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Live animal exports shipped abroad from the UK set to be banned

A long-awaited ban on the live export of animals is finally set to come into force in what has been hailed by campaigners as “one of the biggest days for animal welfare in modern history”.

The ban, which will prevent live exports from ports such as Dover and Ramsgate, passed its final stage in the House of Lords this afternoon and is now set to become law.

North Thanet MP Sir Roger Gale shared this photo on X this afternoon after the ban passed its final stage in the House of Lords. Picture: Sir Roger GaleNorth Thanet MP Sir Roger Gale shared this photo on X this afternoon after the ban passed its final stage in the House of Lords. Picture: Sir Roger Gale
North Thanet MP Sir Roger Gale shared this photo on X this afternoon after the ban passed its final stage in the House of Lords. Picture: Sir Roger Gale

Animal welfare charity the RSPCA and its supporters have played a significant part in bringing an end to the gruelling and unnecessary journeys of livestock exported abroad for further fattening and slaughter.

Lorries routinely faced protesters who gathered at both Dover and Ramsgate whenever exports were leaving.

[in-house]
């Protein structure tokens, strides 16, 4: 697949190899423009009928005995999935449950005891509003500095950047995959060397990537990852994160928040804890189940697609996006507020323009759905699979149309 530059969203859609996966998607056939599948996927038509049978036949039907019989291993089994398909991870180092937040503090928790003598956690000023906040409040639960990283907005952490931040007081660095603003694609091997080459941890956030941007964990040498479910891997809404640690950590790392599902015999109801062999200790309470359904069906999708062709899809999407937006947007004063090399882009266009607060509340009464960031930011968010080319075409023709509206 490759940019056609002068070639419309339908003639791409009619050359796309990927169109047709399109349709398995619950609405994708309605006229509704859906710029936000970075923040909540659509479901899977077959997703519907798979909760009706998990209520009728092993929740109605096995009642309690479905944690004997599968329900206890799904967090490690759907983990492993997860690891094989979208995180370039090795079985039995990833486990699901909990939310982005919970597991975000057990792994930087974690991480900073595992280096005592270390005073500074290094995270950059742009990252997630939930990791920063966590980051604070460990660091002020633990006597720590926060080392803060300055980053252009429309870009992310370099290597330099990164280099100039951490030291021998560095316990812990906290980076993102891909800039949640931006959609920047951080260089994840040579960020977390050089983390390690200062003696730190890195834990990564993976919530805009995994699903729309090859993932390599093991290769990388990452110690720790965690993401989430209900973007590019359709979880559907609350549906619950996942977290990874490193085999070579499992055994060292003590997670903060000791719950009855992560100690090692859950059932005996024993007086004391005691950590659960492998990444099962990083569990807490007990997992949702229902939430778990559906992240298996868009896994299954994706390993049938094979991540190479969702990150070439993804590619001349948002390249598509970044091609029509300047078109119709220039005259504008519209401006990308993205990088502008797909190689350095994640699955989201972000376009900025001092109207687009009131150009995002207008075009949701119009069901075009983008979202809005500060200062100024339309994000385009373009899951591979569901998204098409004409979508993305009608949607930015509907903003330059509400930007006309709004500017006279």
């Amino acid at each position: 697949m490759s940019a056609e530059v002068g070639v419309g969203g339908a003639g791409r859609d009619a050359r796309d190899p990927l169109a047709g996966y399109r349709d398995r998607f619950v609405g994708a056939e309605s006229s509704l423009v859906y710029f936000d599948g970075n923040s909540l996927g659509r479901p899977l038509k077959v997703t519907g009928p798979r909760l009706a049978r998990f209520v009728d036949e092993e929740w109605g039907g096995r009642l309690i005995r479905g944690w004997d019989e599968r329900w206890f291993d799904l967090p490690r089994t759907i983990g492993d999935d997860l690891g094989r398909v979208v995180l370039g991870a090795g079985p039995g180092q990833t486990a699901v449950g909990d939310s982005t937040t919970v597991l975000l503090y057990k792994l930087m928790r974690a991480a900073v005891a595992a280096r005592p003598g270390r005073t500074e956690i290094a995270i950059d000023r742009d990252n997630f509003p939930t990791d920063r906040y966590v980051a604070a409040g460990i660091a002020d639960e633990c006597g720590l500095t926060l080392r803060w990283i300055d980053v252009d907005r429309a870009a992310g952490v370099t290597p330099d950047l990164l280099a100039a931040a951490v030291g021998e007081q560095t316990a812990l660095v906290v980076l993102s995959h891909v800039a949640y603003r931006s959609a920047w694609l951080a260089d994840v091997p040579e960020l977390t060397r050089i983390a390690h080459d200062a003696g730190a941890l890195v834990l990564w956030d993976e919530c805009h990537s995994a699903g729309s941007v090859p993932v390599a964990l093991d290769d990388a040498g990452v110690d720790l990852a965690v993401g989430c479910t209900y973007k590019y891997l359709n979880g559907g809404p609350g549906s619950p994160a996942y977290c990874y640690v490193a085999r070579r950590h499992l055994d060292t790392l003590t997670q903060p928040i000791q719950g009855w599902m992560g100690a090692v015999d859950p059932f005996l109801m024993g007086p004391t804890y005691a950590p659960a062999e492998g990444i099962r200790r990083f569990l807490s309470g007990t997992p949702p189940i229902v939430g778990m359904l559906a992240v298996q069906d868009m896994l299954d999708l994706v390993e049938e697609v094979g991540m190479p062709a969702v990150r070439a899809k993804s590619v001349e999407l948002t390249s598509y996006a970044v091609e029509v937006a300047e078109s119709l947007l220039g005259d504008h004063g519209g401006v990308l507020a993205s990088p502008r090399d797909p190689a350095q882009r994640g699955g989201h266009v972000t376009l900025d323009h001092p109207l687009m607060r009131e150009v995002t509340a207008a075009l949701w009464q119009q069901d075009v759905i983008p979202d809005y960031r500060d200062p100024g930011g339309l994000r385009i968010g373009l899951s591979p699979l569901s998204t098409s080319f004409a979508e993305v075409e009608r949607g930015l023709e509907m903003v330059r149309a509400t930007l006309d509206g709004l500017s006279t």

According to the RSPCA, transported animals endured crowded and dangerous journeys, leading to mental exhaustion, injury, hunger, dehydration and stress.

The campaign group said UK Government data shows up to 40 million farm animals, including sheep, calves and pigs, have been exported from Britain for further rearing or slaughter since the 1960s – equating to thousands every single week, or dozens every hour.

At its height, one million animals were being exported annually, and campaigners have been calling for the ban for 50 years.

Government data shows up to 40 million farm animals, including sheep, calves and pigs, have been exported from Britain for further rearing or slaughter since the 1960s – equating to thousands every single week, or dozens every hour.

RSPCA Emma Slawinski, the RSPCA’s director for advocacy, witnessed up close the spectre of live animals being hauled onto trucks and exported from British shores overseas.

She said: “This vote marks one of the biggest days for animal welfare in modern history. Sadly, I’ve witnessed up close the reality of these exports and the impact they have on animals.”

“I’ll forever be haunted by the smell that comes off an export truck, and the calls of the animals inside which can still be heard as the ship leaves the port and sails into the distance.

“Every time I talk about the live exports of animals, that smell and those sounds come back to me.

“Fortunately, after so many years campaigning, the mental exhaustion, injury, hunger, dehydration and stress animals are at risk of on these cruel journeys will finally – once and for all – be consigned to the history books in this country.”



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